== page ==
Raiders Review: Time to Tinker?

BY DAN

The Canberra Raiders 30-28 loss to the Newcastle Knights was another frustrating loss in a close match. Much like last week there were several performances that should give Raiders fans heart. But this game also revealed substantial structural issues in the Raiders spine that, if unaddressed, will leave the Raiders looking up at the 8 come seasons end.

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Leilua left with what seemed like a serious injury early (Source NRL.com Keegan Carroll

In the offseason much was made of the need for the Raiders forward pack to perform better in 2018. Shannon Boyd in particular spoke of his desire to improve and regain his spot in the Australian team. His start to 2018 has been impressive. He had 120 metres tonight and every hit up he took shook the Knights line and injected momentum into Raiders sets. In defence he monstered the Knights ball-runners on multiple occasions. He has been steller up front so far this season. It makes Stuart’s choice to limit him to less than 40 minutes in both games a serious error.

Several other forwards were impressive. Sia Soliola (9 for 68) played huge minutes, made 40 tackles and was effective when he carried. Perennially underrated Elliot Whitehead (11 for 83) was the Horace Grant of the Raiders, doing all the dirty work needed, shifting to centre when BJ Leilua hurt his ankle early, making critical tackles and backing up both Jordan Rapana and Junior Paulo to benefit from their good work to score twice. Charlie Gubb (5 for 47) and Dunamis Lui (16 for 128) were excellent in their spell through the middle of the game. There was one set where they each took two hit ups, driving the Raiders down the field through the small Knights middle that emerged when Watson moved to hooker to allow Brock Lamb on the field. It is pleasing to see hard-working depth in the forwards, something that has lacked in previous years.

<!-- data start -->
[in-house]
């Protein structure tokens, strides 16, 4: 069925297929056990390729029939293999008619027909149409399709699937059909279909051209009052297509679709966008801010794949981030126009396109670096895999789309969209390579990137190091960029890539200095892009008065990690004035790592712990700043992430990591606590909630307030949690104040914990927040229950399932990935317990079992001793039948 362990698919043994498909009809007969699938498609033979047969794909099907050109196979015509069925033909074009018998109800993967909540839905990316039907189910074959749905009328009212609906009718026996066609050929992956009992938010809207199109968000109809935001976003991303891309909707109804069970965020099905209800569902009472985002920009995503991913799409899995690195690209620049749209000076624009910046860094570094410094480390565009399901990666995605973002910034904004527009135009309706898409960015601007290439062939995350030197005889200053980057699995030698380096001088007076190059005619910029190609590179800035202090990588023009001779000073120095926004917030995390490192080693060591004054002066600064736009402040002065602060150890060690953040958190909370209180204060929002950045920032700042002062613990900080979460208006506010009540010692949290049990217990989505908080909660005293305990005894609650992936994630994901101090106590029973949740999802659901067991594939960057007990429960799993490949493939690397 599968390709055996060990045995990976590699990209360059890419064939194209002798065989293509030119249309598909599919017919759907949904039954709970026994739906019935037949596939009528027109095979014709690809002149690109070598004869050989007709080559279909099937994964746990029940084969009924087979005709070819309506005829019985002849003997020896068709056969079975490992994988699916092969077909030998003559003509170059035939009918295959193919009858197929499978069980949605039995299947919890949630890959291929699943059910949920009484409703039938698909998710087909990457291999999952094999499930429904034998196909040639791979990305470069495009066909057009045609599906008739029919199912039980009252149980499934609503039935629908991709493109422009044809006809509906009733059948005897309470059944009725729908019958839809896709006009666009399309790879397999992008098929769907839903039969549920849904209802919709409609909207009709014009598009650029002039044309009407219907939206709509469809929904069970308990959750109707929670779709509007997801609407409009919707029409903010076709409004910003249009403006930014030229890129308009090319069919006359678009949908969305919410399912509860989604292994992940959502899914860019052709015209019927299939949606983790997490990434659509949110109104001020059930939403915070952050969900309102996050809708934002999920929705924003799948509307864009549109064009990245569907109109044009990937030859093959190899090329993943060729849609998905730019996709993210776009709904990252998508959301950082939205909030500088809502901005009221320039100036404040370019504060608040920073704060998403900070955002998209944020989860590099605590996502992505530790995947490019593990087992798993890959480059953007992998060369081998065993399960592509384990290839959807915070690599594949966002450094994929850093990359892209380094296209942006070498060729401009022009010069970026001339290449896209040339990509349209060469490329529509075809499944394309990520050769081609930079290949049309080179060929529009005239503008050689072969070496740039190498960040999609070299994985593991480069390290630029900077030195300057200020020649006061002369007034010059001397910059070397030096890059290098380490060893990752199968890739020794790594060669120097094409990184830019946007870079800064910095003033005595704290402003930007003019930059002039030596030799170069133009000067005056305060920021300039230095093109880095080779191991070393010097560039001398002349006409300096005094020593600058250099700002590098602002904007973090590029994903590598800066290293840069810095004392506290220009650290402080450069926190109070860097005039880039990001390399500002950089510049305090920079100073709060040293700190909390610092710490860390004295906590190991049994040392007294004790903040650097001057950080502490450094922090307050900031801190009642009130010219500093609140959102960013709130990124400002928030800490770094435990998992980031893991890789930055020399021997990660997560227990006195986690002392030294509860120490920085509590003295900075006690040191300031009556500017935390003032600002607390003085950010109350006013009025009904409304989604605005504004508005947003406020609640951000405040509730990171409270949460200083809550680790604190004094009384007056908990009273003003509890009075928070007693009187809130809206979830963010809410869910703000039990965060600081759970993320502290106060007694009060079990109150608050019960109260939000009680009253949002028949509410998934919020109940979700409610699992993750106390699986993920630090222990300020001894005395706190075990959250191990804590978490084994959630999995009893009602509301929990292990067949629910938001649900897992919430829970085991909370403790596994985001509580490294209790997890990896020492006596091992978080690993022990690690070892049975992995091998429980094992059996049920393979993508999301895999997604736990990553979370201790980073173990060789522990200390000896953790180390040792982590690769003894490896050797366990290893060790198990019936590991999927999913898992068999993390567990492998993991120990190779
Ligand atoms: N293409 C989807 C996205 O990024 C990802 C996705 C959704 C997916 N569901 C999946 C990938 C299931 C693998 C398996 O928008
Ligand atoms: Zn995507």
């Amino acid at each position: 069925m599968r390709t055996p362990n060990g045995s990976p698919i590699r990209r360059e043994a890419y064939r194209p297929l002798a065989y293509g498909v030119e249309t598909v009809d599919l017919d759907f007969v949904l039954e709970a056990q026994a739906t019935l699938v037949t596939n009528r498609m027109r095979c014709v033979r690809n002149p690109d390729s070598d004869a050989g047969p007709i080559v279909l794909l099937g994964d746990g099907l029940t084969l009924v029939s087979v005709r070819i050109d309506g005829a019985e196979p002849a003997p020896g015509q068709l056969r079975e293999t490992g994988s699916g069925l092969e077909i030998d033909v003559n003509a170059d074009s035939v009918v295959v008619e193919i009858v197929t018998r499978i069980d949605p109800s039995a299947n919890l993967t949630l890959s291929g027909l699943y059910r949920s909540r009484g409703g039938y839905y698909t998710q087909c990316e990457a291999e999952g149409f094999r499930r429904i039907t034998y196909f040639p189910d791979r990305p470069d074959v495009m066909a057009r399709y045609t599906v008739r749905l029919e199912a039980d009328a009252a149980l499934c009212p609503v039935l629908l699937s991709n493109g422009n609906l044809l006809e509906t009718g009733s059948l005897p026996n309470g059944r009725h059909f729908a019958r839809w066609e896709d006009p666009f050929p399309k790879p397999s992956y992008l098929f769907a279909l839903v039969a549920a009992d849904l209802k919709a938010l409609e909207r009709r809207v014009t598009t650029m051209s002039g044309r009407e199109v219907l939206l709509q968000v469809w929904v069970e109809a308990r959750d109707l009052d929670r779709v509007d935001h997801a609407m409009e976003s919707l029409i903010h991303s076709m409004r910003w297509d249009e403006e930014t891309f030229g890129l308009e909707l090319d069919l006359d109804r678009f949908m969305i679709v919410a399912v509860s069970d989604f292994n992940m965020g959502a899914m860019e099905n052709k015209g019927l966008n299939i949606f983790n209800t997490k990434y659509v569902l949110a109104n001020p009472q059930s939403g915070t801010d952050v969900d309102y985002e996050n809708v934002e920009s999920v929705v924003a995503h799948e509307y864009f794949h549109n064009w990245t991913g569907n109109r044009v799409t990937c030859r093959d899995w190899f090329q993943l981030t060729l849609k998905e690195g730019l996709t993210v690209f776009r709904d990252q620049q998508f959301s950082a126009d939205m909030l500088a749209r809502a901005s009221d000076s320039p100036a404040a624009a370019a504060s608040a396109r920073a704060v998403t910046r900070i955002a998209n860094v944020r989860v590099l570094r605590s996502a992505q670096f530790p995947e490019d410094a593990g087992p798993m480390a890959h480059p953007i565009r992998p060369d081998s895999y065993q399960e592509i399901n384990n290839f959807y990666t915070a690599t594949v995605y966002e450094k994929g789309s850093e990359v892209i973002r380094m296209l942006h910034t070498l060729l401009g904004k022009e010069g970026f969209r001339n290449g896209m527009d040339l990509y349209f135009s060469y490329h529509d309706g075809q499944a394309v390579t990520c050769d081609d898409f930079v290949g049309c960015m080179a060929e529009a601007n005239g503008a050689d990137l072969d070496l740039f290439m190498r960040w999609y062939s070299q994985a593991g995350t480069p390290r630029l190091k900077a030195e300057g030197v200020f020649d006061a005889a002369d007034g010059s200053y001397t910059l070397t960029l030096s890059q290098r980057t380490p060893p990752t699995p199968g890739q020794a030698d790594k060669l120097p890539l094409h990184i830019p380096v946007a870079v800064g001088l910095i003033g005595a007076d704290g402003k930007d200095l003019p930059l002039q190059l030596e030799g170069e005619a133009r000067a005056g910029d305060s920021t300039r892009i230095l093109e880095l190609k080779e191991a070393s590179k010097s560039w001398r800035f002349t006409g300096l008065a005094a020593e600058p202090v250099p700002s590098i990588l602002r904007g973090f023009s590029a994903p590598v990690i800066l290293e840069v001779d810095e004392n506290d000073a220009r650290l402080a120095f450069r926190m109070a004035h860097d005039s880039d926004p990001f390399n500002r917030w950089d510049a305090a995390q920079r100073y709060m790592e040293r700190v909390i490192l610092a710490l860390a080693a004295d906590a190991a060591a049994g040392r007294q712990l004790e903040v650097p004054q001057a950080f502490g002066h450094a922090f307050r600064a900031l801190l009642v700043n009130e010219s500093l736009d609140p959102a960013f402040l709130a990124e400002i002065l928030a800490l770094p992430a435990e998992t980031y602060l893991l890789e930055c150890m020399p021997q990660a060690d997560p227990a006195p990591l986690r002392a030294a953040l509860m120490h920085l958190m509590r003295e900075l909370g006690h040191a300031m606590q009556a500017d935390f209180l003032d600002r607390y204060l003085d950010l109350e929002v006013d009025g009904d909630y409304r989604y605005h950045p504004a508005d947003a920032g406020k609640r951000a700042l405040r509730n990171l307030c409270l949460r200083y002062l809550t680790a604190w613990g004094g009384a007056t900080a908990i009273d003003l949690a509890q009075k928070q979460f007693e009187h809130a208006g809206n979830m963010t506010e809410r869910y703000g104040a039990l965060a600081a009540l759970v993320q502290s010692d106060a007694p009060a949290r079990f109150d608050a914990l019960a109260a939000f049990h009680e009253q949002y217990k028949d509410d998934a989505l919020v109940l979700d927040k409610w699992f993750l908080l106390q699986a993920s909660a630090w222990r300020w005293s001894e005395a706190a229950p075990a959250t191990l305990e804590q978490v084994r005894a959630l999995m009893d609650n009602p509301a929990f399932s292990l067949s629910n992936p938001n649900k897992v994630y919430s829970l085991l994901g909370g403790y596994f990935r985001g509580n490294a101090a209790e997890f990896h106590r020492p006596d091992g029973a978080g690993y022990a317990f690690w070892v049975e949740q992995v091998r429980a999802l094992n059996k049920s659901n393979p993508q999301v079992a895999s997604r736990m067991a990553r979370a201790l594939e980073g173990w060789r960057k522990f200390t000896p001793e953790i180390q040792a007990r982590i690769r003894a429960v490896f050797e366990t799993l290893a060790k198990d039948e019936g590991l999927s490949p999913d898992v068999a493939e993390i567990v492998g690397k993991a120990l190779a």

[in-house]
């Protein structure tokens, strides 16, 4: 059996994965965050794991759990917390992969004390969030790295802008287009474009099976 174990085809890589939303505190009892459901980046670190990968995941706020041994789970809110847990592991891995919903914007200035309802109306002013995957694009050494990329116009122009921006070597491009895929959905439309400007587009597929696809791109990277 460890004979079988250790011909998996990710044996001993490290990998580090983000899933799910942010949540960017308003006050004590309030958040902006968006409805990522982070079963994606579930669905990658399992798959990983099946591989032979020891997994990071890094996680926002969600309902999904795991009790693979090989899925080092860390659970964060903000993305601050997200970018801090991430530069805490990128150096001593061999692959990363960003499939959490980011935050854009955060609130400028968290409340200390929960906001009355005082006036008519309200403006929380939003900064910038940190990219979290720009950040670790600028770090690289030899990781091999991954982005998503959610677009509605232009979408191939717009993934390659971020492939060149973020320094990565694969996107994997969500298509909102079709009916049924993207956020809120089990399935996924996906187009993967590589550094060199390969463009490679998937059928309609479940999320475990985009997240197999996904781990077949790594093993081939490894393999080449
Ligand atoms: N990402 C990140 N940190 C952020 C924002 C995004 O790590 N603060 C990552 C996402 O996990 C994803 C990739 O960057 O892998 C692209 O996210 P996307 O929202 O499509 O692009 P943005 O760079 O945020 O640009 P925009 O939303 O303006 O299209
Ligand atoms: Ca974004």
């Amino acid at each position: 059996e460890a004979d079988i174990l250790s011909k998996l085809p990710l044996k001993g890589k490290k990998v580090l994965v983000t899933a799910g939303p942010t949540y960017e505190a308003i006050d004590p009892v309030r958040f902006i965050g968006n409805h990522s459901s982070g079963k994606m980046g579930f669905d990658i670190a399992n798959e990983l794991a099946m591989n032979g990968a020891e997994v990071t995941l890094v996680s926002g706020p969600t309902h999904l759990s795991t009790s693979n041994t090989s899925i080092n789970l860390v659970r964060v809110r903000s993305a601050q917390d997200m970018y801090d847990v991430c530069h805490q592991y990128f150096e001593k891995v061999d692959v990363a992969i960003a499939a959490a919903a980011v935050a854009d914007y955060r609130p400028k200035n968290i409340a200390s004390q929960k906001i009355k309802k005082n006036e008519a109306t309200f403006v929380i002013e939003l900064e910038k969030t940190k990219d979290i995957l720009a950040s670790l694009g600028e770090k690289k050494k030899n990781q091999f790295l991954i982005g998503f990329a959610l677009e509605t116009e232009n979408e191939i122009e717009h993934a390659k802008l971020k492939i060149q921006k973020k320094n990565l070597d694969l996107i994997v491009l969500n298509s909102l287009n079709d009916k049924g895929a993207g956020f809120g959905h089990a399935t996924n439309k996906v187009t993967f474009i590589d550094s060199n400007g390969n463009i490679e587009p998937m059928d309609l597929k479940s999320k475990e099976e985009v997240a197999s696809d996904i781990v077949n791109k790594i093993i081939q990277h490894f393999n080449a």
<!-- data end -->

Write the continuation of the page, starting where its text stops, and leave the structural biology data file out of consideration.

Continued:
Siliva Havili, while not as dynamic as last week showed he is continuing to impress at hooker. His  work with Sia and Boyd close to the line just off the ruck, while not perfect, revealed a burgeoning rapport that will resLate in the game he came on to play lock. I’d prefer him to play at nine, but he showed an ability to run the ball, and even snuck the offload that lead to the Raiders last try.

Jack Wighton with the ball in hand is the Raiders biggest threat on sweeping plays. His pass to Jordan Rapana (who, of course was excellent again) for the Raiders first try was a perfect decision, and he continually made the right decision with ball in hand.

The Raiders halves had nights they would like to forget. Both spent more time tonight running at corner posts, rarely running straight and challenging the line. Sam Williams showed none of the perspicacity of his round one performance. He rarely took on the line, and more often than not just happily shuffled the ball on. His 40/20 was excellent, and his kick for Rapana that ended in the Raiders second try was also quality, but on more occasions than he would like his kicks settled in the hands of the Knights back three on the full. On the occasion he kicked out of the full (he didn’t) it still reflected a frankly bizarre decision to kick for touch from the blindside rather than put up an attacking kick, or to take more metres. For a player brought into the side the better organise and control the side he did little of either, and the Raiders looking increasingly unstructured and disorganised as the game wore on. Aidan Sezer’s presence around the ruck seems to quieten his influence – ironic given Sezer had so often found it hard to get his voice heard in the past.